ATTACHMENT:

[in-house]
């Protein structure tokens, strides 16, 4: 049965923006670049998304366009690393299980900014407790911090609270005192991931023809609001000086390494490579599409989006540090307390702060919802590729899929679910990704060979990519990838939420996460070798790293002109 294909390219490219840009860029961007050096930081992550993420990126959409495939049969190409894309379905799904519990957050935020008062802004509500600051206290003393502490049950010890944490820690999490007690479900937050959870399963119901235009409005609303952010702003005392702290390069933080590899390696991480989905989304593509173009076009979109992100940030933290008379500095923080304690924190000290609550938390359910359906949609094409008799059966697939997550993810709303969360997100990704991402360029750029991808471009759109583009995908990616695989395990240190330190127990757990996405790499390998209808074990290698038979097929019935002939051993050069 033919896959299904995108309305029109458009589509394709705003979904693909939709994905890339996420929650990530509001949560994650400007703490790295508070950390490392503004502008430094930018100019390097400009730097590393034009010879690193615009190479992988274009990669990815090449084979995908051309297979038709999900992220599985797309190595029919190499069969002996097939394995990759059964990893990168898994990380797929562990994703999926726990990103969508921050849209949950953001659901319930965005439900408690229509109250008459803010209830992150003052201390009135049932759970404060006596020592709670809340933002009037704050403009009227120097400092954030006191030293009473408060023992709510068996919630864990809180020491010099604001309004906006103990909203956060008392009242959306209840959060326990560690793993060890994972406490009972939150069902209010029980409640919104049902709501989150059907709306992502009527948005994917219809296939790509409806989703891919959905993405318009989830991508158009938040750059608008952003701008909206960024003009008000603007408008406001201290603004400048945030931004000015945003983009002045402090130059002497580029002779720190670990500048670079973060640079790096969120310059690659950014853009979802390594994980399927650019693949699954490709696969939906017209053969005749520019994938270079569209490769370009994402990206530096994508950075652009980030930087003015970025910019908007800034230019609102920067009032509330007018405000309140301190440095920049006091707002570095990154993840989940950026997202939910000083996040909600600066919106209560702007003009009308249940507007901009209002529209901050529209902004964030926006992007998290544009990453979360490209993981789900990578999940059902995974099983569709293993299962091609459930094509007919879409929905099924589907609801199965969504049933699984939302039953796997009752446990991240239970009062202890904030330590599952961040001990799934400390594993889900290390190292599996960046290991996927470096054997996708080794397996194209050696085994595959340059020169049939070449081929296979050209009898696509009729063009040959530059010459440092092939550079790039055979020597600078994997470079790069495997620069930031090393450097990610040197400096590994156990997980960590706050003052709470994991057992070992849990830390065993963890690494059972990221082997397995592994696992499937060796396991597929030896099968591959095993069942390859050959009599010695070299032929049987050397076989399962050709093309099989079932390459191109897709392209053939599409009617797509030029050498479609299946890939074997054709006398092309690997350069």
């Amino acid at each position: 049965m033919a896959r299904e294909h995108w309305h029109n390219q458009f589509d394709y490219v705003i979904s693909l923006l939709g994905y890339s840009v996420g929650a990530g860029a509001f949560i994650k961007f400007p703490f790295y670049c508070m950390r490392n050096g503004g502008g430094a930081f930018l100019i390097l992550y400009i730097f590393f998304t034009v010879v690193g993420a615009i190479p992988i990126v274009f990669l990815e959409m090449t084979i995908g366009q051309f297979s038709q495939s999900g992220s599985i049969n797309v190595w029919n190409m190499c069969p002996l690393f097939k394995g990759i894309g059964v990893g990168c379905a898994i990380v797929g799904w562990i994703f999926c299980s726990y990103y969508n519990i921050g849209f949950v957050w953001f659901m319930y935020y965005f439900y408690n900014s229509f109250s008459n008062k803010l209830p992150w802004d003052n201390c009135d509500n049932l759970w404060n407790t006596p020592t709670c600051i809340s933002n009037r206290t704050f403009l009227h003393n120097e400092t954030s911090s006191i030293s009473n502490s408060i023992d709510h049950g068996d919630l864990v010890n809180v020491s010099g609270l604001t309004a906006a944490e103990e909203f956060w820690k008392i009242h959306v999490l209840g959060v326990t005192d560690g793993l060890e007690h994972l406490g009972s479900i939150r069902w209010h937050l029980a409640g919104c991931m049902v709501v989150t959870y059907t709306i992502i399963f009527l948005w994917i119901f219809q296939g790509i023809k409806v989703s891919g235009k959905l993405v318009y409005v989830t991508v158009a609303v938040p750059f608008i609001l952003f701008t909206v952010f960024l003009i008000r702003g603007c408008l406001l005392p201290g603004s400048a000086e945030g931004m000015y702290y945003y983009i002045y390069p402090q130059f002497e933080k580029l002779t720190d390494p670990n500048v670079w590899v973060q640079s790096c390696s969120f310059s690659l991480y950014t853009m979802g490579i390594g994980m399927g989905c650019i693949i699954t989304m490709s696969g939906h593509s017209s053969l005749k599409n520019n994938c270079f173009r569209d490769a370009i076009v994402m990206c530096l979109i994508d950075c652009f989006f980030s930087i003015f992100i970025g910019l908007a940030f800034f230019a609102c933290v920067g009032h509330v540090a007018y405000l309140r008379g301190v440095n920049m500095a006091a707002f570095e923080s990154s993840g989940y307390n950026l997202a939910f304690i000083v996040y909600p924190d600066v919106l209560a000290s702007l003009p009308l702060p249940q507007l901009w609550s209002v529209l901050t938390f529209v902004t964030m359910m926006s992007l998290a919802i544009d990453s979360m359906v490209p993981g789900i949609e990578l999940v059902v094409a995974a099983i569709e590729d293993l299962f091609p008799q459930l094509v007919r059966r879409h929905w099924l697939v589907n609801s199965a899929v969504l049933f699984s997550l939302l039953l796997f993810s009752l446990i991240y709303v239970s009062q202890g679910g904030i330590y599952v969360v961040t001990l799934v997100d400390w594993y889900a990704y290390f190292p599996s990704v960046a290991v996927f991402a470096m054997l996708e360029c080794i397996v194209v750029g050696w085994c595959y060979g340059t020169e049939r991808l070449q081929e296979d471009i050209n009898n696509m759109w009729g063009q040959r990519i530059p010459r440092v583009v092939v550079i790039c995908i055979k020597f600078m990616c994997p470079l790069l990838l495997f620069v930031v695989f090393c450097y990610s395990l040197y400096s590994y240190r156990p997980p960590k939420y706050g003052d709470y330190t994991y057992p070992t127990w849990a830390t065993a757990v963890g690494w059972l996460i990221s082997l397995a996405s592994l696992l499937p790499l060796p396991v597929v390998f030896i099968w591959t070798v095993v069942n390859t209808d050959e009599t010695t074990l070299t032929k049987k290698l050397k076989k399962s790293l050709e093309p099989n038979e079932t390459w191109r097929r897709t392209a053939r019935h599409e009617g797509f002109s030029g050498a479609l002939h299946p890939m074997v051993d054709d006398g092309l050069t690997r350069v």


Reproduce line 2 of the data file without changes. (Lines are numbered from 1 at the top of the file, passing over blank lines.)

């Protein structure tokens, strides 16, 4: 049965923006670049998304366009690393299980900014407790911090609270005192991931023809609001000086390494490579599409989006540090307390702060919802590729899929679910990704060979990519990838939420996460070798790293002109 294909390219490219840009860029961007050096930081992550993420990126959409495939049969190409894309379905799904519990957050935020008062802004509500600051206290003393502490049950010890944490820690999490007690479900937050959870399963119901235009409005609303952010702003005392702290390069933080590899390696991480989905989304593509173009076009979109992100940030933290008379500095923080304690924190000290609550938390359910359906949609094409008799059966697939997550993810709303969360997100990704991402360029750029991808471009759109583009995908990616695989395990240190330190127990757990996405790499390998209808074990290698038979097929019935002939051993050069 033919896959299904995108309305029109458009589509394709705003979904693909939709994905890339996420929650990530509001949560994650400007703490790295508070950390490392503004502008430094930018100019390097400009730097590393034009010879690193615009190479992988274009990669990815090449084979995908051309297979038709999900992220599985797309190595029919190499069969002996097939394995990759059964990893990168898994990380797929562990994703999926726990990103969508921050849209949950953001659901319930965005439900408690229509109250008459803010209830992150003052201390009135049932759970404060006596020592709670809340933002009037704050403009009227120097400092954030006191030293009473408060023992709510068996919630864990809180020491010099604001309004906006103990909203956060008392009242959306209840959060326990560690793993060890994972406490009972939150069902209010029980409640919104049902709501989150059907709306992502009527948005994917219809296939790509409806989703891919959905993405318009989830991508158009938040750059608008952003701008909206960024003009008000603007408008406001201290603004400048945030931004000015945003983009002045402090130059002497580029002779720190670990500048670079973060640079790096969120310059690659950014853009979802390594994980399927650019693949699954490709696969939906017209053969005749520019994938270079569209490769370009994402990206530096994508950075652009980030930087003015970025910019908007800034230019609102920067009032509330007018405000309140301190440095920049006091707002570095990154993840989940950026997202939910000083996040909600600066919106209560702007003009009308249940507007901009209002529209901050529209902004964030926006992007998290544009990453979360490209993981789900990578999940059902995974099983569709293993299962091609459930094509007919879409929905099924589907609801199965969504049933699984939302039953796997009752446990991240239970009062202890904030330590599952961040001990799934400390594993889900290390190292599996960046290991996927470096054997996708080794397996194209050696085994595959340059020169049939070449081929296979050209009898696509009729063009040959530059010459440092092939550079790039055979020597600078994997470079790069495997620069930031090393450097990610040197400096590994156990997980960590706050003052709470994991057992070992849990830390065993963890690494059972990221082997397995592994696992499937060796396991597929030896099968591959095993069942390859050959009599010695070299032929049987050397076989399962050709093309099989079932390459191109897709392209053939599409009617797509030029050498479609299946890939074997054709006398092309690997350069």